The Black Farmers Settlement was resolved after years of litigation when Judge Paul L. Friedman approved a Settlement Agreement on Oct. 27, 2011. The deadline to submit a claim was May 11, 2012, with checks being mailed out to successful claimants around October of 2013. In all, payouts totaled $1,200,425,182.08.Continue Reading
The Black Farmers Settlement began in 1997 and 1998, when two class-action lawsuits were filed alleging that the U.S. Department of Agriculture had discriminated against African American farmers by denying them loans and other assistance due to their race. The lawsuits were consolidated and eventually victorious, with Oct. 12, 1999, set as the deadline to file a claim to receive funds. Individuals with "extraordinary circumstances" were allowed to file by the late deadline of Sept. 15, 2000, instead. While 22,700 claimants filed before the October deadline, an additional 61,000 requested permission to file by September. Only 3,000 of these had their requests approved, leaving 58,000 victims without compensation for the discrimination they suffered. Additional applications were also received after the late filing date.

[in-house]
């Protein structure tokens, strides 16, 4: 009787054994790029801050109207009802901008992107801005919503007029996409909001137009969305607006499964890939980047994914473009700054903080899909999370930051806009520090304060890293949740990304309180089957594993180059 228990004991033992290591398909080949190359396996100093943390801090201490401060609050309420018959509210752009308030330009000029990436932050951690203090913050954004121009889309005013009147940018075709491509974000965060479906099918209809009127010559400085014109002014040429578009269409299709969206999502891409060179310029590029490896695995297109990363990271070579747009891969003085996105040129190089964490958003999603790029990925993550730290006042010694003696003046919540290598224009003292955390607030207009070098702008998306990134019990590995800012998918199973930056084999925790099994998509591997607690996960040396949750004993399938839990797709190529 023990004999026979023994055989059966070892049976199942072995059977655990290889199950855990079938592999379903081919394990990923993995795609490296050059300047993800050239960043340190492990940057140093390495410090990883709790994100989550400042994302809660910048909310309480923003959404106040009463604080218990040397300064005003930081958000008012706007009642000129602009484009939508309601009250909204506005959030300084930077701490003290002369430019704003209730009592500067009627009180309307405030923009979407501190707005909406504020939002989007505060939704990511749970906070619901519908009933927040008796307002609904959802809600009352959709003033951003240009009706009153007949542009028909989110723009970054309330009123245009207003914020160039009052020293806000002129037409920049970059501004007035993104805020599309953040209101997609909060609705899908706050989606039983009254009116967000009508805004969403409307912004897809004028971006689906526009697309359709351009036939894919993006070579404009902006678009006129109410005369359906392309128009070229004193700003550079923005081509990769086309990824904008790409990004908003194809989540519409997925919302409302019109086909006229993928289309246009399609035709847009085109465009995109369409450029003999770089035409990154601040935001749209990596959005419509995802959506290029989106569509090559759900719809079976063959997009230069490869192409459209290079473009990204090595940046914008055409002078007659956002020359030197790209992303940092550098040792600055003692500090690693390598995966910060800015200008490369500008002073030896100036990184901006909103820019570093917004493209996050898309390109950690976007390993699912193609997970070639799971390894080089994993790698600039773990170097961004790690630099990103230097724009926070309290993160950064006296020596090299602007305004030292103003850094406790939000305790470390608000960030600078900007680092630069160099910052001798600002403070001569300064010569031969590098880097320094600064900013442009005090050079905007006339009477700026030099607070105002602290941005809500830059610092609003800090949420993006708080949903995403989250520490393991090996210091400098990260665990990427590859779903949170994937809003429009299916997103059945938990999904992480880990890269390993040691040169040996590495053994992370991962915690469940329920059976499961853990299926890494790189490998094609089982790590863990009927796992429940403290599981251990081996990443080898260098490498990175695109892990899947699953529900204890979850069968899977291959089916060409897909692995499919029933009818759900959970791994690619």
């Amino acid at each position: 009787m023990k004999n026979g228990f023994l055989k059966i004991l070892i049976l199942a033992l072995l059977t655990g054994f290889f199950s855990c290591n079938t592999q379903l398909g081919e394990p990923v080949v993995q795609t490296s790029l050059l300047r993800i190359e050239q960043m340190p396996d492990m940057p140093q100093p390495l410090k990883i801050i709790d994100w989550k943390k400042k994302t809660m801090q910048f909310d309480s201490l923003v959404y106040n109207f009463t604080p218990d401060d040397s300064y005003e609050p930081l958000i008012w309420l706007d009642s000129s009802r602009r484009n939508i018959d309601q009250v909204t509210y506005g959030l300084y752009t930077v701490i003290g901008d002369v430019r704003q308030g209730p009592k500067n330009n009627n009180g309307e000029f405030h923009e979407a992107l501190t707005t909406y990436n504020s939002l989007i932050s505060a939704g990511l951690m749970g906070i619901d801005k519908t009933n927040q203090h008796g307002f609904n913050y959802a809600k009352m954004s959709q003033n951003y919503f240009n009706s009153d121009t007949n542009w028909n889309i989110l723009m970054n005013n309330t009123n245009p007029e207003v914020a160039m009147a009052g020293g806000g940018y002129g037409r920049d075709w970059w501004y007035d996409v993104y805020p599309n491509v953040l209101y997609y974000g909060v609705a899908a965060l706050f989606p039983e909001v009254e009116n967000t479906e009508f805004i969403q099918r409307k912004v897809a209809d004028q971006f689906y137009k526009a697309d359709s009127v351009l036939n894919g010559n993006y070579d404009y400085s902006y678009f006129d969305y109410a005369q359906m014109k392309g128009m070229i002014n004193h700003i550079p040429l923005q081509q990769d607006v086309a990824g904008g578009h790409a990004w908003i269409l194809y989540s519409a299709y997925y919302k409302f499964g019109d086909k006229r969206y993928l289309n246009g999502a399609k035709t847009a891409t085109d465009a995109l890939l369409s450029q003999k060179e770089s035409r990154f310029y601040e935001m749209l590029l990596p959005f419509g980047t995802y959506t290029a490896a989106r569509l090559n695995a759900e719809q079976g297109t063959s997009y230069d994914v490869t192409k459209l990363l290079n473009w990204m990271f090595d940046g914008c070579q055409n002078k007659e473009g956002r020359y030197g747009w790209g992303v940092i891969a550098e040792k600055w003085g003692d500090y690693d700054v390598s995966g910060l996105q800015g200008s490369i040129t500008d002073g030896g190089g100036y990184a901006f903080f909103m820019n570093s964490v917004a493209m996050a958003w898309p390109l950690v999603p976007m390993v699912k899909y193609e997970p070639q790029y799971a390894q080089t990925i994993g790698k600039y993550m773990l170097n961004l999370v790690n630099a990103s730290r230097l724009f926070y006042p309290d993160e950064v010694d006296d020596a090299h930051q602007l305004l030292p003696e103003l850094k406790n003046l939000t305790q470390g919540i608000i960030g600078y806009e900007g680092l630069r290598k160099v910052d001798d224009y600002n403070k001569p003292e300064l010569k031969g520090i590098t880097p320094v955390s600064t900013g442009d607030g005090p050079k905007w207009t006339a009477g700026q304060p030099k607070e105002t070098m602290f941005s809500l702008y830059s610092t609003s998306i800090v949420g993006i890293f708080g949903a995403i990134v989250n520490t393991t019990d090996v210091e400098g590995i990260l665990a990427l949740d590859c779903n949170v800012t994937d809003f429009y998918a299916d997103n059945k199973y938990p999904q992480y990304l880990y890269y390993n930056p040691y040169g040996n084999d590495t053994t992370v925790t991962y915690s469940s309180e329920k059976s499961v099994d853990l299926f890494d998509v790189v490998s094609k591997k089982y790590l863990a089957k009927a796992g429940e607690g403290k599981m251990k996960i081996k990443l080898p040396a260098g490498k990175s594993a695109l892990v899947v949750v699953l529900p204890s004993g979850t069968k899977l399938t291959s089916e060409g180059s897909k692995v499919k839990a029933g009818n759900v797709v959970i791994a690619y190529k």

These individuals were granted a legal right to sue again by the 2008 Farm Bill, signed by the President on June 18, 2008. The original case was not reopened by the legislation, which instead commenced a new legal proceeding. Originally only $100 million was authorized for successful claimants, but the sheer volume of applicants ensured that this total would not be sufficient. The Claims Resolution Act was signed on December 8, 2010, to increase available funds by approximately $1.15 billion, allowing the Settlement Agreement to be paid out on schedule.Learn more about Agriculture